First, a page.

Traci Brimhall


Traci Brimhall is the author of four collections of poetry: Come the Slumberless to the Land of Nod (Copper Canyon Press, 2020), Saudade (Copper Canyon Press, 2017); Our Lady of the Ruins (W.W. Norton, 2012), and Rookery (Southern Illinois University Press, 2010). Her children’s book, Sophia & The Boy Who Fell, was published by SeedStar Books in March 2017. Her poems have appeared in The New Yorker, Poetry, and New England Review, among others. Some of her work has also been featured on Poetry Daily, Verse Daily, Best of the Net, PBS Newshour, and Best American Poetry 2013 & 2014. She has also received the Just Desserts Short Fiction Prize from Passages North, the Annie Dillard Award for Creative Nonfiction from Bellingham Review, and a Pushcart Prize, among many other awards.  She holds degrees from Florida State University (BA), Sarah Lawrence College (MFA), and Western Michigan University (PhD). She works as an Associate Professor and Director of Creative Writing at Kansas State University. Source

Oh Wonder

It’s the garden spider who eats her mistakes

at the end of day so she can billow in the lung

of night, dangling from an insecure branch 


or caught on the coral spur of a dove’s foot

and sleep, her spinnerets trailing radials like

ungathered hair. It’s a million pound cumulus. 


It’s the stratosphere, holding it, miraculous. It’s

a mammatus rolling her weight through dusk

waiting to unhook and shake free the hail.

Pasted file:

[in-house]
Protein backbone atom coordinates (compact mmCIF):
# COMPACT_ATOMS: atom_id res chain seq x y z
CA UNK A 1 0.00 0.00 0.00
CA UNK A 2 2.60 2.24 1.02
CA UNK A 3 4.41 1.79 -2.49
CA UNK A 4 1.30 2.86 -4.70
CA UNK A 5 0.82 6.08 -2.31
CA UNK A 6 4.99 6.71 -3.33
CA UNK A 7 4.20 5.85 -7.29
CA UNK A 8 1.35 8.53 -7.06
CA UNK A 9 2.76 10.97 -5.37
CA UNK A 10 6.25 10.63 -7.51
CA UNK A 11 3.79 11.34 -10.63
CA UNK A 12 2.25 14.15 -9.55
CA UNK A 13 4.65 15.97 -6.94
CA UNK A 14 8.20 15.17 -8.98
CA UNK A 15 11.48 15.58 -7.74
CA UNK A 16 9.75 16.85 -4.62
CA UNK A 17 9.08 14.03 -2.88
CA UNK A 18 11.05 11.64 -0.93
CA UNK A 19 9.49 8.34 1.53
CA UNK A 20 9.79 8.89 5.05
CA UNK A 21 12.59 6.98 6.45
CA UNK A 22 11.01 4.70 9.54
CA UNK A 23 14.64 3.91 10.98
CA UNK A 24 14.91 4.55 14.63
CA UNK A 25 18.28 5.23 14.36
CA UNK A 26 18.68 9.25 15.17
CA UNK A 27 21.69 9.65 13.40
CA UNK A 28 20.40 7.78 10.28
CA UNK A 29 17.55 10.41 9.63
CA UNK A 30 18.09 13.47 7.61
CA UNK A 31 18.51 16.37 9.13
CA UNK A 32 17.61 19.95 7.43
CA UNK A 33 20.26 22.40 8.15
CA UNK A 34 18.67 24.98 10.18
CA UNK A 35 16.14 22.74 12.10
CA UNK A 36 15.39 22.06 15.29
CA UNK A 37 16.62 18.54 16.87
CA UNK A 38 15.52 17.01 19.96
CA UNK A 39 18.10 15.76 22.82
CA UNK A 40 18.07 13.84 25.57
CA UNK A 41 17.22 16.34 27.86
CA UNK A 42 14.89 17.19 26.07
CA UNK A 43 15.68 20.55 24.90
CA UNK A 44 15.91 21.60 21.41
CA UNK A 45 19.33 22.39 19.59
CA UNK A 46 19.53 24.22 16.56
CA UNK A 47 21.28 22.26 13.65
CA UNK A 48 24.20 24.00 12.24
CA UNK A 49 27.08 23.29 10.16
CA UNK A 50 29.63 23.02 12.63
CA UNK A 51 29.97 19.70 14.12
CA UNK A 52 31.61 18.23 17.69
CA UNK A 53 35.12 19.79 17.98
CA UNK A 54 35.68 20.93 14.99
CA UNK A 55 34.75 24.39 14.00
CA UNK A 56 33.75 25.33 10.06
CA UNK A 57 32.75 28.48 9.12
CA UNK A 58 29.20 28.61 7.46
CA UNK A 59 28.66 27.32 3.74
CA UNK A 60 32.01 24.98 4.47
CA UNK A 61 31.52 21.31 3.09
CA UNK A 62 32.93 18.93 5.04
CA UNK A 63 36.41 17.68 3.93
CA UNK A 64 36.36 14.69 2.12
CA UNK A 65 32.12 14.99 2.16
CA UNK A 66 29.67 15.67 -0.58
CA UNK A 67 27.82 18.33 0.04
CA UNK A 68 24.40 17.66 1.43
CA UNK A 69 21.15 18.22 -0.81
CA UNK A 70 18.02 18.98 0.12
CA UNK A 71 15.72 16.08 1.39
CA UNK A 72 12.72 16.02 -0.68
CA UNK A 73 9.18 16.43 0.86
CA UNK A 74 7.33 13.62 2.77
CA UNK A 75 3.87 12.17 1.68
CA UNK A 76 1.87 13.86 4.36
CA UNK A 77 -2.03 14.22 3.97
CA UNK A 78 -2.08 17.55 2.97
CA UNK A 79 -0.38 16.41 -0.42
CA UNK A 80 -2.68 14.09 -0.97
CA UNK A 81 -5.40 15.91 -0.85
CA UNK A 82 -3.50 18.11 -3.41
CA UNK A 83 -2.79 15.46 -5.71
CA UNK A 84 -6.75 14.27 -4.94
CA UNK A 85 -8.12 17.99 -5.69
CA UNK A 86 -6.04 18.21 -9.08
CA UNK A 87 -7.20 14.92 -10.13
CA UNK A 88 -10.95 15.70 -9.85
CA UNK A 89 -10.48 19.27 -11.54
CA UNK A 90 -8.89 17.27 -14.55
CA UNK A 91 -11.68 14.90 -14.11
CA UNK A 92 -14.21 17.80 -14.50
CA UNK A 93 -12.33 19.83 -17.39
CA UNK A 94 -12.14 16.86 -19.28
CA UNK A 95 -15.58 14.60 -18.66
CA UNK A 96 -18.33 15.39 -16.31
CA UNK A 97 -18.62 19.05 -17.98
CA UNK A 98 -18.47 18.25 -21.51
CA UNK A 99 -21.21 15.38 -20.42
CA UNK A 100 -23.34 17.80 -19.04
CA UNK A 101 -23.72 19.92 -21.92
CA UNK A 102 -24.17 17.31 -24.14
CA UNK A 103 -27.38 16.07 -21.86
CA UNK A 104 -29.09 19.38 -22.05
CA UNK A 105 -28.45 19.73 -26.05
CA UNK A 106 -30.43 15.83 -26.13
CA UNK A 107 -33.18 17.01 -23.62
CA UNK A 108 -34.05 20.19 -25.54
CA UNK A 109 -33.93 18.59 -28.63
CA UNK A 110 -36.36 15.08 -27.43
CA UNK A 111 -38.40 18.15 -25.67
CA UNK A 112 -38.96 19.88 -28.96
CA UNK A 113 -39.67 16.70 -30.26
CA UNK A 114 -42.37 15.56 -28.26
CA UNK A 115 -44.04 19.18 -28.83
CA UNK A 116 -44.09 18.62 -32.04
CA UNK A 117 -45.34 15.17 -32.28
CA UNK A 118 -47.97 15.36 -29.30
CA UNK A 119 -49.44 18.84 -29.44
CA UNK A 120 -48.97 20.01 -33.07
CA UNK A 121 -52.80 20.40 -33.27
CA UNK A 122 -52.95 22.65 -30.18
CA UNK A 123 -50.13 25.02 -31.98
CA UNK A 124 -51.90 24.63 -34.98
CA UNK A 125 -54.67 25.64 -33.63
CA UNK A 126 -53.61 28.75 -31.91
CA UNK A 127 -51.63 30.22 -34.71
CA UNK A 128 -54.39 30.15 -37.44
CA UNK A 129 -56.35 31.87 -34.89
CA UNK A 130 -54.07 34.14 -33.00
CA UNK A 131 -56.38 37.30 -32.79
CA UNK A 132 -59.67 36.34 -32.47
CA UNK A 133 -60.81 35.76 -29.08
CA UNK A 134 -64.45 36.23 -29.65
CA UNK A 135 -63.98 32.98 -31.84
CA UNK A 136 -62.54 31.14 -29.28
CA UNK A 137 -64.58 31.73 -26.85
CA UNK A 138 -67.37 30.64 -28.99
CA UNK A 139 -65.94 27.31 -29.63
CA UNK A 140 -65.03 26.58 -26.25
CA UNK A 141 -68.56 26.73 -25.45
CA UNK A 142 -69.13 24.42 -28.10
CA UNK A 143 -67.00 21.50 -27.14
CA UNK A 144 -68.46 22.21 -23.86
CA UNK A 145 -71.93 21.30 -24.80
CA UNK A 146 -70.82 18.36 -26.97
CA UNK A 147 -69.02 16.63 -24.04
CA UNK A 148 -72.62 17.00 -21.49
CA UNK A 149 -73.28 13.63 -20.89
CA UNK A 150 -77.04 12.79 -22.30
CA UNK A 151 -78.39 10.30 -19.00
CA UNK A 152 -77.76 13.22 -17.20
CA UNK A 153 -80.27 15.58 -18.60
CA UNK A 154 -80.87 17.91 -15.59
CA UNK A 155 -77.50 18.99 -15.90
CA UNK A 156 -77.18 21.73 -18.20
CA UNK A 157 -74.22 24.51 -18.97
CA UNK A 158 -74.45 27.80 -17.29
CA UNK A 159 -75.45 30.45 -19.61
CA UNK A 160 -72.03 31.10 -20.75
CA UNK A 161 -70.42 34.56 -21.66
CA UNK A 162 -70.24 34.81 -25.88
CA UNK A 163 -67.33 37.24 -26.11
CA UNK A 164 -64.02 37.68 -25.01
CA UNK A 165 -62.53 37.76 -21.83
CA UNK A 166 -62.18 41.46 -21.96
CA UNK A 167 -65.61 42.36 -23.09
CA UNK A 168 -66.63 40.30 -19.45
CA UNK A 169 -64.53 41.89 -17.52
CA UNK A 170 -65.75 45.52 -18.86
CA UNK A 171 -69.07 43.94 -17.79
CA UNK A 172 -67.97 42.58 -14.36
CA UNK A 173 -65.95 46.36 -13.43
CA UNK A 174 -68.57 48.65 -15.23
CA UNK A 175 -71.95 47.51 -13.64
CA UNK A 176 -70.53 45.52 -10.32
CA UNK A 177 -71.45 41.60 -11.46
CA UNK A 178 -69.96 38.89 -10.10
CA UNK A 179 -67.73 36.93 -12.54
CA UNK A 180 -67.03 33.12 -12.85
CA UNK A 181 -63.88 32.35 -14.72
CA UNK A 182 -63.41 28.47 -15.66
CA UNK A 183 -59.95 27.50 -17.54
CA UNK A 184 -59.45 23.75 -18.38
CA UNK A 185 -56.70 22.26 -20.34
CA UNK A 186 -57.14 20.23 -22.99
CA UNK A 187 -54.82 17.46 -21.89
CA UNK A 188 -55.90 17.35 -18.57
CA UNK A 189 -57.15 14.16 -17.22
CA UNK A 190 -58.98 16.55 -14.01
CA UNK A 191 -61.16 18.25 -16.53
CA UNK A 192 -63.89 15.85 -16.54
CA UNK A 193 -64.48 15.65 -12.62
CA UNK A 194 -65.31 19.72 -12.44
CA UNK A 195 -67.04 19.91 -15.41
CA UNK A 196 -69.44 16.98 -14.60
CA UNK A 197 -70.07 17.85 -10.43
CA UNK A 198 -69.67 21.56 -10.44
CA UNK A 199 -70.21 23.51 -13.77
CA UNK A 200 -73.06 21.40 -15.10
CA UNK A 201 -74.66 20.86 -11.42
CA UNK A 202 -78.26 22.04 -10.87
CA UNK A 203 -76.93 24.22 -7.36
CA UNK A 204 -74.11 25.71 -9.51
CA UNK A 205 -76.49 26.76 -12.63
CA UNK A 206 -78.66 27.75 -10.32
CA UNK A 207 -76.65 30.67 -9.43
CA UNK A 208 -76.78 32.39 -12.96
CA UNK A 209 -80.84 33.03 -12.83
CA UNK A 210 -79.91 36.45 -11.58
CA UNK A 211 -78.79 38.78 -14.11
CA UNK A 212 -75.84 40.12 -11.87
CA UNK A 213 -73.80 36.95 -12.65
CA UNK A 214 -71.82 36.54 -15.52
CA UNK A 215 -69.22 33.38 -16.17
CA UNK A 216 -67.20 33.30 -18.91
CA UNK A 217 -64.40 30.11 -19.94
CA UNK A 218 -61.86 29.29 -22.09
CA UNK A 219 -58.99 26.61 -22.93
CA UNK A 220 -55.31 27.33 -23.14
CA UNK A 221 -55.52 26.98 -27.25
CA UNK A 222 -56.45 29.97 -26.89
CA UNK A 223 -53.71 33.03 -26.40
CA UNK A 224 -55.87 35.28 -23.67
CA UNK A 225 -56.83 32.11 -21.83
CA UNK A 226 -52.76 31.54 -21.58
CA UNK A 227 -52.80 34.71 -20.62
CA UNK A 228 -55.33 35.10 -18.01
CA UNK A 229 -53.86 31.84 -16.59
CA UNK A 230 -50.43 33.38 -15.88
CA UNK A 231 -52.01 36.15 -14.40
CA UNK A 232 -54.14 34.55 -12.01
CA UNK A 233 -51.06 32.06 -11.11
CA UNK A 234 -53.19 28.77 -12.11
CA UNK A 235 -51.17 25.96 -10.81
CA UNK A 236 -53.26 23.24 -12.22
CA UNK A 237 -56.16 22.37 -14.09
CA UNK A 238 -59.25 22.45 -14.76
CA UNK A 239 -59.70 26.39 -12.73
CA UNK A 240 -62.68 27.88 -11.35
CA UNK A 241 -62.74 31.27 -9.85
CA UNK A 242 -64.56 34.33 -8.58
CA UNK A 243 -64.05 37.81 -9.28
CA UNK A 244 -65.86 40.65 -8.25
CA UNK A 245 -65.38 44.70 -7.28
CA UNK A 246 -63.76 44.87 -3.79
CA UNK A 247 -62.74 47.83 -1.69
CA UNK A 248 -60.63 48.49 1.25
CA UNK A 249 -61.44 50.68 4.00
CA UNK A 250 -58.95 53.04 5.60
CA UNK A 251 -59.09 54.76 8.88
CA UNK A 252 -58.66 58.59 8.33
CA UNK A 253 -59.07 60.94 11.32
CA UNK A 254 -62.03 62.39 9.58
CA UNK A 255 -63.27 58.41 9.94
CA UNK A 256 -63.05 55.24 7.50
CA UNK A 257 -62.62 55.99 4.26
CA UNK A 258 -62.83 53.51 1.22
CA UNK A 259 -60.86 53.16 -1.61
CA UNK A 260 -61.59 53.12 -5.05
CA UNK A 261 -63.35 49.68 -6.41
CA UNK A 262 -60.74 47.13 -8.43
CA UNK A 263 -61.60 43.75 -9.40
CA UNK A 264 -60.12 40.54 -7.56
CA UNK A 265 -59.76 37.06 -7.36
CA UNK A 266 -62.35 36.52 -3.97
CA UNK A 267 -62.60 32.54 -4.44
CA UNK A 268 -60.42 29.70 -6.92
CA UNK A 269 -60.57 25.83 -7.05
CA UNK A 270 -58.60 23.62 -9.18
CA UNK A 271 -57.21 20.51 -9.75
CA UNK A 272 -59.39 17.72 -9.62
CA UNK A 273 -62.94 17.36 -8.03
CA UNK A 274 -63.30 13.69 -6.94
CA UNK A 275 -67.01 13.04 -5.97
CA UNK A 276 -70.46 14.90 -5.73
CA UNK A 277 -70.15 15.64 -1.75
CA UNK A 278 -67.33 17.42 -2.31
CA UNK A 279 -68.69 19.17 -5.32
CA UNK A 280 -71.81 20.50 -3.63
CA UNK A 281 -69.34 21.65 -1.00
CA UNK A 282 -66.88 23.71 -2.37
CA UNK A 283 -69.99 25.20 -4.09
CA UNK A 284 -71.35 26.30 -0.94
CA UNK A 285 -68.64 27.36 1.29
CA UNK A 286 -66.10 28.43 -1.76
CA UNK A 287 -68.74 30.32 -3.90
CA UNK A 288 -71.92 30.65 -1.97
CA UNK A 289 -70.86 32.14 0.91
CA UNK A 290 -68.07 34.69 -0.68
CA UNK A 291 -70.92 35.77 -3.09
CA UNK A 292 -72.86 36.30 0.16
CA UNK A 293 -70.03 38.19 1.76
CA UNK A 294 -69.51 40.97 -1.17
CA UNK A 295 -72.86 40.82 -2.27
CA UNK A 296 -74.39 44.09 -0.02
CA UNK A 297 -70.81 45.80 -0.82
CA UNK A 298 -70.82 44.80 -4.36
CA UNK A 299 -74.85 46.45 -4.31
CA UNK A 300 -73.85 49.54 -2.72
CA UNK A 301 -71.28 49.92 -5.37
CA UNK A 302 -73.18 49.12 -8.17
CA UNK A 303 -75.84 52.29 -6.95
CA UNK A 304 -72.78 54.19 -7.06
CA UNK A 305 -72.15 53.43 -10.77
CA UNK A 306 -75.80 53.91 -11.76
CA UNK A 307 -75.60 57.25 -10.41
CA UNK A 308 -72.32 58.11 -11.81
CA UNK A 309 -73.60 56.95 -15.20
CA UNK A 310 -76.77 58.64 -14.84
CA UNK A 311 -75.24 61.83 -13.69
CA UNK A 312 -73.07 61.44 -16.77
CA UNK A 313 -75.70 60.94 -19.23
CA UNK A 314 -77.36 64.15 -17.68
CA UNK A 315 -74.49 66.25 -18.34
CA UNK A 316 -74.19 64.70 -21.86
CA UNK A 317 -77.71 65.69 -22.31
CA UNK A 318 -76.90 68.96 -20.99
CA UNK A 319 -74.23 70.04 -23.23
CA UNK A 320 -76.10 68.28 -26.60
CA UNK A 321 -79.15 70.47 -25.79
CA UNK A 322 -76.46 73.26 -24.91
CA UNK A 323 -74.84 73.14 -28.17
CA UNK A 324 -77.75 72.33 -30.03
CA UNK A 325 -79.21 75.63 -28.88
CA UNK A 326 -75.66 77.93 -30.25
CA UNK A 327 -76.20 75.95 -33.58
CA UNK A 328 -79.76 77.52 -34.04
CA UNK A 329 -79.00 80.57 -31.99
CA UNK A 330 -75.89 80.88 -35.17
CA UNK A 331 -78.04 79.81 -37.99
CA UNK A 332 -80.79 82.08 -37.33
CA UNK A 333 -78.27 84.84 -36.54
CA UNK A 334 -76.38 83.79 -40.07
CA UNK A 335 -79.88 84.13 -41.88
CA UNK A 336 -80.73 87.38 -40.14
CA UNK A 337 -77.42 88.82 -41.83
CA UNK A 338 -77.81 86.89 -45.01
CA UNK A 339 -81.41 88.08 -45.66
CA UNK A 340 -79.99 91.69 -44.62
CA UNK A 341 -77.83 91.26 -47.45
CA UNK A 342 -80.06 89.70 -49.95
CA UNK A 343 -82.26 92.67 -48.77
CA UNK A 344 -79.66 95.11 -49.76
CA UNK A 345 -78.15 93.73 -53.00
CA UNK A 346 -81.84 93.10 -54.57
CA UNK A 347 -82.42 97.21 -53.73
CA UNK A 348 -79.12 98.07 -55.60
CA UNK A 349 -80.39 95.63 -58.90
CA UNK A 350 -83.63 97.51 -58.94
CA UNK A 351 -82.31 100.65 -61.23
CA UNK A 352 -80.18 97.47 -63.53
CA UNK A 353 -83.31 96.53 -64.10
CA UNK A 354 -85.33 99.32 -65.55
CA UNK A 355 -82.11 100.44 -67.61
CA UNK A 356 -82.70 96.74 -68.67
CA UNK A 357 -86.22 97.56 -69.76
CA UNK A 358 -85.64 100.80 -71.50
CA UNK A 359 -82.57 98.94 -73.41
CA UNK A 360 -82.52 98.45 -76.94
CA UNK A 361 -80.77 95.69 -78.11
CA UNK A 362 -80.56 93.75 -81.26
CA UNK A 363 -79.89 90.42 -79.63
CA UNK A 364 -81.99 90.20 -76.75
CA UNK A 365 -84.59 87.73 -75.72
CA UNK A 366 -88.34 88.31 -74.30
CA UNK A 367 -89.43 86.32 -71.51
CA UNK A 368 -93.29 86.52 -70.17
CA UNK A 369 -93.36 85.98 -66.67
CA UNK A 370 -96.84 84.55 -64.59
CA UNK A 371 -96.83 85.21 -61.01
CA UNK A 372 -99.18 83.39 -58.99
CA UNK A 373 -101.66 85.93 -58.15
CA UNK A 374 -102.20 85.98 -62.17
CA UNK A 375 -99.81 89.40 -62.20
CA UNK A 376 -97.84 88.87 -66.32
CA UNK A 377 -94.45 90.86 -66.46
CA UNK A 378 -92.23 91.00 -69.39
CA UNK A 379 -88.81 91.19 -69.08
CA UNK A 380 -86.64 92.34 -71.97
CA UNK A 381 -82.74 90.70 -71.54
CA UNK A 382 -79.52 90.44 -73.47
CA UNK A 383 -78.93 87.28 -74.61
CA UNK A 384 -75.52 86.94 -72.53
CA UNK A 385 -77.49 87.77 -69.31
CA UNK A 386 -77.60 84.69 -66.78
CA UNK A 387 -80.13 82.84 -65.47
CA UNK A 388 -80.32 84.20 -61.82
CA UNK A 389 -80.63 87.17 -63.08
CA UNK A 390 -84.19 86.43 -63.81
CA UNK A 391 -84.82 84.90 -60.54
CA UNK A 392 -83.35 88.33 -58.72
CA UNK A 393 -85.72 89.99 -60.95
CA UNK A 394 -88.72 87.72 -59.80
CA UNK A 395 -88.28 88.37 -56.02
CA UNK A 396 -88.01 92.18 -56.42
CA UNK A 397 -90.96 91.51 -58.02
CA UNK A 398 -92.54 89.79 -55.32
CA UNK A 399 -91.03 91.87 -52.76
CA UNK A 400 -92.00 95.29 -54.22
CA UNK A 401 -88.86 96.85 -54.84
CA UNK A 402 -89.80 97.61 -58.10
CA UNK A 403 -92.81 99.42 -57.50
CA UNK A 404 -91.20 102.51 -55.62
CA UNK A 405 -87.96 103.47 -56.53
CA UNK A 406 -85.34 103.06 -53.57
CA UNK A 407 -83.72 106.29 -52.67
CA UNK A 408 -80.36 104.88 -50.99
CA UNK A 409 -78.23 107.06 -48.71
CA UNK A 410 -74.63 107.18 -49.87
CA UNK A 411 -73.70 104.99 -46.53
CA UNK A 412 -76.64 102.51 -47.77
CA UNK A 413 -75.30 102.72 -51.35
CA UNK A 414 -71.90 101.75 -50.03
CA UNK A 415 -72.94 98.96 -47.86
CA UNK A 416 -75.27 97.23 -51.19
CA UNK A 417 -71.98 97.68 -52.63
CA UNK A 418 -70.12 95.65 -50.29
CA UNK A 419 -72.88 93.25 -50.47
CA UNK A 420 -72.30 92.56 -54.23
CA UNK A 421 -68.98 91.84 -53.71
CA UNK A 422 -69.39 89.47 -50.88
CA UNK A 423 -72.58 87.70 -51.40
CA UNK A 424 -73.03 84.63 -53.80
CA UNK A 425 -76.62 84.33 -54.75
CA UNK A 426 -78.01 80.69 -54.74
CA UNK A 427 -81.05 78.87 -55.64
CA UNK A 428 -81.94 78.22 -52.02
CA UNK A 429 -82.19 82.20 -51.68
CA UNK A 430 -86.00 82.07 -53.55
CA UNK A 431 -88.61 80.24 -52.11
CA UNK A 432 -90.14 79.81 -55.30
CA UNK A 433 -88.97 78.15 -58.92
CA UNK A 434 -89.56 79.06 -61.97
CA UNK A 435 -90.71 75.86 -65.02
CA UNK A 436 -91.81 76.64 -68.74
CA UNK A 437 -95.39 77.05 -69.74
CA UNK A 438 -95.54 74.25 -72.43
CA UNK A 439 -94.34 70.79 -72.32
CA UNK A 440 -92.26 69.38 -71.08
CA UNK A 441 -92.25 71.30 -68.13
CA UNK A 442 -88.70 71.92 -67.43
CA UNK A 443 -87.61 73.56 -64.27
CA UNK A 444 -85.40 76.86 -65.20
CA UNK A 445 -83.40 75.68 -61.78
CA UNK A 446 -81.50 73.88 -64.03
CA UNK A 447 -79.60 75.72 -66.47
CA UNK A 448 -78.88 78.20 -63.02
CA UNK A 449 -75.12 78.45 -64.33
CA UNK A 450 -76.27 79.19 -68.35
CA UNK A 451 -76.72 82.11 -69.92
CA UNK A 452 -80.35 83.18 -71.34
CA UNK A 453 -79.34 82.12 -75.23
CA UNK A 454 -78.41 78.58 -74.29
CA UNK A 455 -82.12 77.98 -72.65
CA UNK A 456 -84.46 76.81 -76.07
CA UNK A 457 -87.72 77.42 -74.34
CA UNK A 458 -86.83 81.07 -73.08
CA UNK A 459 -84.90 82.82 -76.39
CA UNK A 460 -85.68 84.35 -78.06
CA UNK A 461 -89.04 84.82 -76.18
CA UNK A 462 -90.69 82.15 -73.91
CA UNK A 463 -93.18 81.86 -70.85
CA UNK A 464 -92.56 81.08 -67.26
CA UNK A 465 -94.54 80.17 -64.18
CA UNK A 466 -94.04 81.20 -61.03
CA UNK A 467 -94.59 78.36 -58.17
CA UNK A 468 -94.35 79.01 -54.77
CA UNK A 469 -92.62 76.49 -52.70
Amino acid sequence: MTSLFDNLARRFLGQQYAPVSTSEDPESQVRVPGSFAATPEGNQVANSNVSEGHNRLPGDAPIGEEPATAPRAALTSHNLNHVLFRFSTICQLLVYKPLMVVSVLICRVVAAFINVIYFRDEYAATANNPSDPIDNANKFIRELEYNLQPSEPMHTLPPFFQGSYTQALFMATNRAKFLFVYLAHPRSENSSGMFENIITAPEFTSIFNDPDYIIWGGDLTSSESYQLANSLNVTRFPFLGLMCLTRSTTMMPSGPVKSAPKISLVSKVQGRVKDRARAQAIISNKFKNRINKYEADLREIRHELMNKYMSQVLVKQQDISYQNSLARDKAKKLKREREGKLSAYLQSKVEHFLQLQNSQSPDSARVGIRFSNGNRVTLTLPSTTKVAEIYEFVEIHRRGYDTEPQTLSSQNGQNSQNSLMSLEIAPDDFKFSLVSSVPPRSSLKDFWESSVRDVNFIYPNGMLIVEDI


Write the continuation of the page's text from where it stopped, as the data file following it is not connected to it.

Sometimes it’s so ordinary it escapes your notice—

pothos reaching for windows, ease of an avocado

slipping its skin. A porcelain boy with lamp-black 


eyes told me most mammals have the same average

number of heartbeats in a lifetime. It is the mouse

engine that hums too hot to last. It is the blue whale’s 


slow electricity—six pumps per minute is the way

to live centuries. I think it’s also the hummingbird

I saw in a video lifted off a cement floor by firefighters 


and fed sugar water until she was again a tempest.

It wasn’t when my mother lay on the garage floor

and my brother lifted her while I tried to shout louder 


than her sobs. But it was her heart, a washable ink.

It was her dark’s genius, how it moaned slow enough

to outlive her. It is the orca who pushes her dead calf 


a thousand miles before she drops it or it falls apart.

And it is also when she plays with her pod the day

after. It is the night my son tugs at his pajama 


collar and cries: The sad is so big I can’t get it all out,

and I behold him, astonished, his sadness as clean

and abundant as spring. His thunder-heart, a marvel 


I refuse to invade with empathy. And outside, clouds

groan like gods, a garden spider consumes her home.

It’s knowing she can weave it tomorrow between 


citrus leaves and earth. It’s her chamberless heart

cleaving the length of her body. It is lifting my son

into my lap to witness the birth of his grieving.





Literary Movements:


Anthology Years:


Death & Loss



Literary Devices:


a figure of speech in which words repeat at the beginning of successive clauses, phrases, or sentences


conversation between two or more people as a feature of a book, play, or movie

Interrupted Clause

a word group (a statement, question, or exclamation) that interrupts the flow of a sentence and is usually set off by commas, dashes, or parentheses


a comparison between two unlike things using the words “like” or “as”


A stanza of three lines of verse that rhyme together or are connected by rhyme with an adjacent stanza.

Transferred Epithet

When an adjective usually used to describe one thing is transferred to another.